He was said to be surprised but not alarmed at his omission and carried on with his duties as a senior party spokesman.
Some have suggested that a media report in the, which indicated he, along with Collins and Billy Kelleher, were opposed to the extension, may have been the cause of his omission.
He was certainly not party to the decision Martin took when he entered the Dáil and unilaterally announced his party would give the government another 12 months because of the threat posed by Brexit.
During 2019, there were increased mutterings around the party about O’Callaghan’s energy and enthusiasm for helping to grow its standing in Dublin.
He was the subject of a damning enough piece in themagazine which indicated he had fallen out of favour with the leader’s office (ie Gillane and fellow adviser Pat McPartland).
Roll on to February’s disastrous election campaign and result for Fianna Fáil which saw it return with just 38 seats, a loss of six.
Speaking at his local count centre at Nemo Rangers, Martin said he and his party had to listen to the will of the people and be prepared to talk to anyone, including Sinn Féin.
Immediately, O’Callaghan and Michael McGrath took issue, insisting that opening the door to Sinn Féin would be disastrous and cause a major split within the Fianna Fáil ranks.
A weakened Martin panicked and shut the door again on the Sinn Féin idea, doubling down on it to make it impossible for any dialogue to take place.
Now O’Callaghan’s stance softened and even this week stated that it was a mistake for his party to be so definitive on the Sinn Féin question before polling day. He also says it was a mistake to rule out Fine Gael so definitively too.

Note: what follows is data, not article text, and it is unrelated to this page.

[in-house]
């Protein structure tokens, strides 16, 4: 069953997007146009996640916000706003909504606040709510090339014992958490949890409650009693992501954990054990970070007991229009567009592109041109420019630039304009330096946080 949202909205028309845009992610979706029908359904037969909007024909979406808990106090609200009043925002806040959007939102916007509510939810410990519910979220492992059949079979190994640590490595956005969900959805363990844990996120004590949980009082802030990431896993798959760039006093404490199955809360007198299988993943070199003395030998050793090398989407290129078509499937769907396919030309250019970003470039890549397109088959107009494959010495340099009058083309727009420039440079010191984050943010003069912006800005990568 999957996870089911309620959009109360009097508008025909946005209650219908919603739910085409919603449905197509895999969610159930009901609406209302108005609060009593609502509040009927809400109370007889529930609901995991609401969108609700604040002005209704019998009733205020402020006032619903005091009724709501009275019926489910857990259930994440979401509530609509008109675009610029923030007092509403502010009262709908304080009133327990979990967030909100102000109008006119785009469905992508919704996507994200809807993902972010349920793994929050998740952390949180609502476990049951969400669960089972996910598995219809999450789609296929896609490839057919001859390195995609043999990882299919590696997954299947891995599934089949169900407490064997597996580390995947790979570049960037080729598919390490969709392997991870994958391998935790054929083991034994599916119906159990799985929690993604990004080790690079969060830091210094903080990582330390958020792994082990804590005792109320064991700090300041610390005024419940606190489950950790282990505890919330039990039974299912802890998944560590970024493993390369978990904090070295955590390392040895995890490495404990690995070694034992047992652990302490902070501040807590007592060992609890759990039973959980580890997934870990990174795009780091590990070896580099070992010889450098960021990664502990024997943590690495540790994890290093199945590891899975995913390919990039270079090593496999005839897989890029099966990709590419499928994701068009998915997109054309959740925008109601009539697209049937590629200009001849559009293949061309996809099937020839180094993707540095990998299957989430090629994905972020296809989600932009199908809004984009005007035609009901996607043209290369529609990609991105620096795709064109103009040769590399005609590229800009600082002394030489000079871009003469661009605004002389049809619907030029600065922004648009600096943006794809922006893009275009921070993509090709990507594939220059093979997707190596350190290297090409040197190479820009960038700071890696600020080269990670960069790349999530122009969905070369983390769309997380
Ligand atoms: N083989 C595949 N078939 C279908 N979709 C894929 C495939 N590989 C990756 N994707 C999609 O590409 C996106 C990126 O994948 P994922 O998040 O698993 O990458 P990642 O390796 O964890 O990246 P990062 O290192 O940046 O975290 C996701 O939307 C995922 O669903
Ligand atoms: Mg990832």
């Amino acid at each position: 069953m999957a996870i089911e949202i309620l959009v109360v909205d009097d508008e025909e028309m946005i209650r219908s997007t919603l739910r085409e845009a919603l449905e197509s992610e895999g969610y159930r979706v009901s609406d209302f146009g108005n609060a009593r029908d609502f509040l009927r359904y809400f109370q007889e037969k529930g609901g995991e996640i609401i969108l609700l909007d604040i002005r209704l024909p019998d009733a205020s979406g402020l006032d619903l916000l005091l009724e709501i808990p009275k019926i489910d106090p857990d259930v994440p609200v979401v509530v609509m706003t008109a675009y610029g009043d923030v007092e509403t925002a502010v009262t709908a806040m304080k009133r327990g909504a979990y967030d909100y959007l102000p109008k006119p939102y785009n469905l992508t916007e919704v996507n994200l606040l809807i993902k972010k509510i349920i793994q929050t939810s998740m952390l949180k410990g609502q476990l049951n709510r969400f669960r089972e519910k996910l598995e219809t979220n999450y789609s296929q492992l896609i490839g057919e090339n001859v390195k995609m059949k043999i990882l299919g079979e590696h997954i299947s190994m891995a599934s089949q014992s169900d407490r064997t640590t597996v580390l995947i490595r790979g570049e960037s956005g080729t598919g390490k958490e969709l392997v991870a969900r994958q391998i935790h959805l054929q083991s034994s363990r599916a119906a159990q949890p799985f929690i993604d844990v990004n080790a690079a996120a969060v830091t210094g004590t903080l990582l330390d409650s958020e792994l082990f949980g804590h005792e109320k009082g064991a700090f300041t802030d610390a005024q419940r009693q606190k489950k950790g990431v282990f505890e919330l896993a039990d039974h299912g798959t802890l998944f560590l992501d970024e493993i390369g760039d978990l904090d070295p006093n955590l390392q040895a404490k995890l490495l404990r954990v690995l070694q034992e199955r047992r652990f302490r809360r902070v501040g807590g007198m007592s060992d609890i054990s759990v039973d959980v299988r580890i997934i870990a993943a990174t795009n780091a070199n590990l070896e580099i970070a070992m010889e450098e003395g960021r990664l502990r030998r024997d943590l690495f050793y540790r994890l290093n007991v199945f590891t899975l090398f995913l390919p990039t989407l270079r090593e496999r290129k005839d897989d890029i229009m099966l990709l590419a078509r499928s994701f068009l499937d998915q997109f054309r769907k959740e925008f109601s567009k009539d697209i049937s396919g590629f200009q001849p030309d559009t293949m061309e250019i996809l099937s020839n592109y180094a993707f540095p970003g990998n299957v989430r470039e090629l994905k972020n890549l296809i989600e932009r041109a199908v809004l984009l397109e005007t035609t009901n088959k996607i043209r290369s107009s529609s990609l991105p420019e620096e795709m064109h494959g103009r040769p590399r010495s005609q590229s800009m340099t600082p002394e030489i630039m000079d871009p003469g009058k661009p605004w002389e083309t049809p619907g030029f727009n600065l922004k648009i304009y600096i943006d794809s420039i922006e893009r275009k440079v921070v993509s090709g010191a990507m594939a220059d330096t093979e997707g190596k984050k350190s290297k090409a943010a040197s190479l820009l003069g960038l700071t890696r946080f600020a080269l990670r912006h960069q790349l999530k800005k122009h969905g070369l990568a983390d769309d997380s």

Clearly on the outs, O’Callaghan’s name was not included in the team announced by Martin to enter talks with Fine Gael and, later, with the Greens for the programme for government.
Again, this was surprising given how heavily he was relied upon in 2016 when a brand-new TD.
Despite his omission, most informed and ill-informed speculation and talk about ministerial appointments had O’Callaghan in contention for Cabinet.
Suggestions he was about to be named attorney general were slapped down by Martin’s camp, illustrating further he was not in favour.
Then it emerged that he may not be in line for promotion; with the party taking the housing portfolio, Darragh O’Brien, as the other Dublin-based contender would win out, it transpired.
The nature of O’Callaghan’s decision not to take up a junior ministerial position has not gone down well with some in the party, who see it a way of ensuring he can keep up his legal career in tandem with his political career.
Insisting he will play a role in rejuvenating the party, O’Callaghan’s snub has been seen as the opening salvo in the race to succeed Martin as leader.
Free of the complications of ministerial office, O’Callaghan has an opportunity to canvass the members unfettered.
With the snub to Dara Calleary also seen as a way of frustrating another potential threat to his position, Martin has certainly not made life easy for those most likely to challenge for the leadership.
Rightly or wrongly, every move Calleary, O’Callaghan, and McGrath make will be viewed as through the prism of that leadership contest, whenever it occurs.
It is interesting that of all three, McGrath has escaped any sort of punishment from Martin for his repeated bouts of rebellion, whether on abortion or on Sinn Féin.
More of that anon, but for now, O’Callaghan’s fall from favour among Martin and his acolytes is remarkable and his exclusion could well play a role in the Taoiseach’s eventual departure from national politics.